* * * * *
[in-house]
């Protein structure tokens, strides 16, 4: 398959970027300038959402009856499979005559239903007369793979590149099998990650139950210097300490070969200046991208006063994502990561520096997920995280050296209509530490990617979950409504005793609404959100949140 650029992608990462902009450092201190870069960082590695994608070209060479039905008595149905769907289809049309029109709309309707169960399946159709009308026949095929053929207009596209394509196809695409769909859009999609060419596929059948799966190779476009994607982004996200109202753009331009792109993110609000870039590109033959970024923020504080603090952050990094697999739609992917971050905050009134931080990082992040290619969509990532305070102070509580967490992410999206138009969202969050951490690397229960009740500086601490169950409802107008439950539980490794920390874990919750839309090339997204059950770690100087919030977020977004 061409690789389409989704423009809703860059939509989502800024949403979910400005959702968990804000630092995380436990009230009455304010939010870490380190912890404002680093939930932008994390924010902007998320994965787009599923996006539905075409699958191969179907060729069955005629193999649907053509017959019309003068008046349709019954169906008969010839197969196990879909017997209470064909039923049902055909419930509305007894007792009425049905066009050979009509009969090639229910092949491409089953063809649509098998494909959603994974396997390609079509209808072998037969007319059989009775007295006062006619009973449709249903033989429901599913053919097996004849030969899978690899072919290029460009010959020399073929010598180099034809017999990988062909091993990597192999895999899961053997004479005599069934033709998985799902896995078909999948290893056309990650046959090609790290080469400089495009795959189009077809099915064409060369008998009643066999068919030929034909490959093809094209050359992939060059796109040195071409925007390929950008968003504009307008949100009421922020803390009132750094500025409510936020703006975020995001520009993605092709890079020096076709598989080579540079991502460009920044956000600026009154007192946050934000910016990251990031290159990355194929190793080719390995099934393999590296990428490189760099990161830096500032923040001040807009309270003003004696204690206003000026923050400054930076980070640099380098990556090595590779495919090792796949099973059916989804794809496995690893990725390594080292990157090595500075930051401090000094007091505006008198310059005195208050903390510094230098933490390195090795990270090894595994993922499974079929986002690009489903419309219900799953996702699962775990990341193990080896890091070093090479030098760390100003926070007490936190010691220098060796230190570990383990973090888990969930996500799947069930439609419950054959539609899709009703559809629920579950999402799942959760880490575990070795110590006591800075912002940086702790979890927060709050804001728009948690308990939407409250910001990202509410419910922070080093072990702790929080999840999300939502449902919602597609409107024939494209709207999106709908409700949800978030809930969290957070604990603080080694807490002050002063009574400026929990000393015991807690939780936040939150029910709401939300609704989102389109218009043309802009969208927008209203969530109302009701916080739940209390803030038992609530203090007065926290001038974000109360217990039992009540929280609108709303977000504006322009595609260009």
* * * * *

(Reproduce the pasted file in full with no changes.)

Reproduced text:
[in-house]
């Protein structure tokens, strides 16, 4: 398959970027300038959402009856499979005559239903007369793979590149099998990650139950210097300490070969200046991208006063994502990561520096997920995280050296209509530490990617979950409504005793609404959100949140 650029992608990462902009450092201190870069960082590695994608070209060479039905008595149905769907289809049309029109709309309707169960399946159709009308026949095929053929207009596209394509196809695409769909859009999609060419596929059948799966190779476009994607982004996200109202753009331009792109993110609000870039590109033959970024923020504080603090952050990094697999739609992917971050905050009134931080990082992040290619969509990532305070102070509580967490992410999206138009969202969050951490690397229960009740500086601490169950409802107008439950539980490794920390874990919750839309090339997204059950770690100087919030977020977004 061409690789389409989704423009809703860059939509989502800024949403979910400005959702968990804000630092995380436990009230009455304010939010870490380190912890404002680093939930932008994390924010902007998320994965787009599923996006539905075409699958191969179907060729069955005629193999649907053509017959019309003068008046349709019954169906008969010839197969196990879909017997209470064909039923049902055909419930509305007894007792009425049905066009050979009509009969090639229910092949491409089953063809649509098998494909959603994974396997390609079509209808072998037969007319059989009775007295006062006619009973449709249903033989429901599913053919097996004849030969899978690899072919290029460009010959020399073929010598180099034809017999990988062909091993990597192999895999899961053997004479005599069934033709998985799902896995078909999948290893056309990650046959090609790290080469400089495009795959189009077809099915064409060369008998009643066999068919030929034909490959093809094209050359992939060059796109040195071409925007390929950008968003504009307008949100009421922020803390009132750094500025409510936020703006975020995001520009993605092709890079020096076709598989080579540079991502460009920044956000600026009154007192946050934000910016990251990031290159990355194929190793080719390995099934393999590296990428490189760099990161830096500032923040001040807009309270003003004696204690206003000026923050400054930076980070640099380098990556090595590779495919090792796949099973059916989804794809496995690893990725390594080292990157090595500075930051401090000094007091505006008198310059005195208050903390510094230098933490390195090795990270090894595994993922499974079929986002690009489903419309219900799953996702699962775990990341193990080896890091070093090479030098760390100003926070007490936190010691220098060796230190570990383990973090888990969930996500799947069930439609419950054959539609899709009703559809629920579950999402799942959760880490575990070795110590006591800075912002940086702790979890927060709050804001728009948690308990939407409250910001990202509410419910922070080093072990702790929080999840999300939502449902919602597609409107024939494209709207999106709908409700949800978030809930969290957070604990603080080694807490002050002063009574400026929990000393015991807690939780936040939150029910709401939300609704989102389109218009043309802009969208927008209203969530109302009701916080739940209390803030038992609530203090007065926290001038974000109360217990039992009540929280609108709303977000504006322009595609260009």